Nelson Mandela had a sense of humility and always focused on the benefit of others. During the 1995 Rugby World Cup held at South Africa, he encouraged black South Africans to support the previously hated national rugby team which had been subjected to various problems. The country won the tournament with the support and blessing of the whole nation by making a major step in the reconciliation process of white and black South Africans. Further, during his last years, Nelson Mandela became one of the world’s most important and effective campaigners against HIV/Aids, bringing more attention to the issue and trying to end its humiliation. Several programs were conducted under the patronage of him. It turned into the most imperative work of his career and he boosted the campaign, by giving his Robben Island jail number, 46664, to highlight this issue and obtain the finances through gigantic global shows.

Personal Characteristics

Mandela had come from a long line of leaders. Born into a royal family in 1918, his grandfather had been a king of the Thembu people. He led South Africa from apartheid to democracy, was a humble, eloquent and inspirational figure who advocated peace, democracy, and human rights. Mandela will be remembered as a man who went beyond the call of duty. He showed his fellow countrymen that it was possible, perhaps even imperative to forgive one’s enemies.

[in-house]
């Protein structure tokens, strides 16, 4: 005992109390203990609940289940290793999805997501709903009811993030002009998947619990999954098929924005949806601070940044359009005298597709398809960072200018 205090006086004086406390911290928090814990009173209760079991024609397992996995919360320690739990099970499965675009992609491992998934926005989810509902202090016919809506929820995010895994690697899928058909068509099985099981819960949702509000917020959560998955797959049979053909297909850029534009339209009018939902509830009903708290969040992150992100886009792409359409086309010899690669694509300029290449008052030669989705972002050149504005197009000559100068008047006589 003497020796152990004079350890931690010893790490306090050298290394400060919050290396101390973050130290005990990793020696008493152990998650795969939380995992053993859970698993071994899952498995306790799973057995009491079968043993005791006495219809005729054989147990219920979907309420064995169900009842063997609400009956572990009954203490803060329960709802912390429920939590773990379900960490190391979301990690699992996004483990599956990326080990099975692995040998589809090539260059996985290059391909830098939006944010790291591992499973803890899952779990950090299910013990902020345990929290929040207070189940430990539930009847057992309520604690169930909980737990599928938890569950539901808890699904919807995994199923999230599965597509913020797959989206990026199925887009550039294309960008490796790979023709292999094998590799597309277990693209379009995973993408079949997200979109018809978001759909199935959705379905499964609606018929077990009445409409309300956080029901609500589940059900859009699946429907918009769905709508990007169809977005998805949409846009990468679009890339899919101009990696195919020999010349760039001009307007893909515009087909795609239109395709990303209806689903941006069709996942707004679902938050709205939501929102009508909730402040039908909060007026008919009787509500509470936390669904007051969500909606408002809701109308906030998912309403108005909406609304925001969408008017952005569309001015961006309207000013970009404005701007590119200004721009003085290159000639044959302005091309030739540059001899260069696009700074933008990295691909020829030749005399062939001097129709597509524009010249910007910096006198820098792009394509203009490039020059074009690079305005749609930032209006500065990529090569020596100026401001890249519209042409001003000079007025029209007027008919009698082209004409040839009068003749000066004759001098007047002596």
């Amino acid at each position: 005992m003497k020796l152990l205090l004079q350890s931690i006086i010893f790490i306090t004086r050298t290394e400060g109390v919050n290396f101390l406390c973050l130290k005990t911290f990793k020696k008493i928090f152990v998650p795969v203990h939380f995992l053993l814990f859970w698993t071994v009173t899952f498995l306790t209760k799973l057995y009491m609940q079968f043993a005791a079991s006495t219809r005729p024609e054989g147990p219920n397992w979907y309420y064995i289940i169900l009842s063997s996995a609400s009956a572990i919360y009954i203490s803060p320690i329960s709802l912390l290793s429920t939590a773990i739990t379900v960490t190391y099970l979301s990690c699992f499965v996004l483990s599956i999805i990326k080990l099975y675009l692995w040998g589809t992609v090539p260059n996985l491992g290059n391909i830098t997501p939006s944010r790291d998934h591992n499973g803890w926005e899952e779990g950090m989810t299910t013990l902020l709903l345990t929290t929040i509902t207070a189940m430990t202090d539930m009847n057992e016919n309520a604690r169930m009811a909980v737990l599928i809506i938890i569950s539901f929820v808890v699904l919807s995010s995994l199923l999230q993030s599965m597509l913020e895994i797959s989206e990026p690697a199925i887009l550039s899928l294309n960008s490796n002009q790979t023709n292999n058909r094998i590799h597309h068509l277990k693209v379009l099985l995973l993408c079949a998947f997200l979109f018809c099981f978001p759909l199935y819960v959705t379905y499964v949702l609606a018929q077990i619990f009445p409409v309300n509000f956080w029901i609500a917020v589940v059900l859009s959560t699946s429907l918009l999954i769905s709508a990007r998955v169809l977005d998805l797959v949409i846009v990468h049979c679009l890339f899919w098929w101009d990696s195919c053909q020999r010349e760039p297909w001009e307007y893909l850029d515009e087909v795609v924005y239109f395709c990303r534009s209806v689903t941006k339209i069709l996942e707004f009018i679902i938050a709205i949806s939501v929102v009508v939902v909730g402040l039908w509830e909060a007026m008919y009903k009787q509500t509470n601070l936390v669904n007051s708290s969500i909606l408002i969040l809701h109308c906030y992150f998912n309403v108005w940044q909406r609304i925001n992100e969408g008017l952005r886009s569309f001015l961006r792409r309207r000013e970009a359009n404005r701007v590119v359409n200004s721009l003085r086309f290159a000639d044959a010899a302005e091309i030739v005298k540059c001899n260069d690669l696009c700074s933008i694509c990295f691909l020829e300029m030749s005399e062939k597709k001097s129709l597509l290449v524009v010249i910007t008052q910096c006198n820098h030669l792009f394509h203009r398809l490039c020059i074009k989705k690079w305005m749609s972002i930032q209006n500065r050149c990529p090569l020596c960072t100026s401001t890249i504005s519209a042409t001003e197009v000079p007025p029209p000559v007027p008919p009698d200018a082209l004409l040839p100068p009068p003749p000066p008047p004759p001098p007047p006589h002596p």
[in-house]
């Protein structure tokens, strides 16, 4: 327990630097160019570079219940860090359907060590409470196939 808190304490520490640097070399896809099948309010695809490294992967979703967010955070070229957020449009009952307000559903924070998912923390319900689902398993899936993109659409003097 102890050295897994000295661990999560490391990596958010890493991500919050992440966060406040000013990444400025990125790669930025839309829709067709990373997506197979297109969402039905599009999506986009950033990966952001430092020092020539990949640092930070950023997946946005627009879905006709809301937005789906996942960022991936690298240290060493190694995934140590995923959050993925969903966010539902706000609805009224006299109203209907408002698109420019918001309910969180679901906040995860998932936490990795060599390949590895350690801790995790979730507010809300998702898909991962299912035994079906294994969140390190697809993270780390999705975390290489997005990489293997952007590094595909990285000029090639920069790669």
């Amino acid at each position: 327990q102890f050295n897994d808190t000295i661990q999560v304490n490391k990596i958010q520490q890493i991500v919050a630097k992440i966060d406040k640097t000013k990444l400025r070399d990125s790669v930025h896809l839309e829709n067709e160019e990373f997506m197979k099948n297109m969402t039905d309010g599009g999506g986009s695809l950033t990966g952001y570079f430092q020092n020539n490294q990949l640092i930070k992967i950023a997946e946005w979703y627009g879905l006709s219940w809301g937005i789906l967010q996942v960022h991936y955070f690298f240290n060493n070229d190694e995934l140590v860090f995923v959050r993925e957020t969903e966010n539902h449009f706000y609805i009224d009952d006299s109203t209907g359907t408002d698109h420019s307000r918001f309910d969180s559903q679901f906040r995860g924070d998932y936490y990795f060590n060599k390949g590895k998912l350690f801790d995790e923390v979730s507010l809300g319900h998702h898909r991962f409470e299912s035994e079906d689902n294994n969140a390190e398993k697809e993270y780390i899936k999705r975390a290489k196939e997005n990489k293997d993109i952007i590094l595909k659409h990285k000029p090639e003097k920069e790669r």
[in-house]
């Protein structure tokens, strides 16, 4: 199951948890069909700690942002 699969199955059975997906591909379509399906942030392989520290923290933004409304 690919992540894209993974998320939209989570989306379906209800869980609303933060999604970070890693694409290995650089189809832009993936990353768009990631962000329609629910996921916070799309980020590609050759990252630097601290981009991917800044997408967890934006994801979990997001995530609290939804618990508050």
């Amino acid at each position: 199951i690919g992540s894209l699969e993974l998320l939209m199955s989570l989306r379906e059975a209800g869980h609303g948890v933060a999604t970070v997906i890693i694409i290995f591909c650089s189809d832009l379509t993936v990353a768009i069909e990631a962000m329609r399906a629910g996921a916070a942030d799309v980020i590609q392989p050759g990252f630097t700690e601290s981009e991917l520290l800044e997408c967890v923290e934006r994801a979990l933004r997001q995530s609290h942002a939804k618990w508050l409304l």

Mandela was such a powerful leader during the campaign against apartheid that the white minority government considered him a threat to the state, even from prison. He inspired people around the world to support the anti-apartheid movement. ‘Free Mandela’ was frequently yelled in protests that were organized by people whole over the world who never met him. He never gave up in the fight against his country’s oppressive regime and he did what he told. in 1994 he elected as the first black president of the country as the result of his sacrifice. Mandela led his followers by example whilst inspiring South Africa’s political and racial enemies to work together to build a democracy.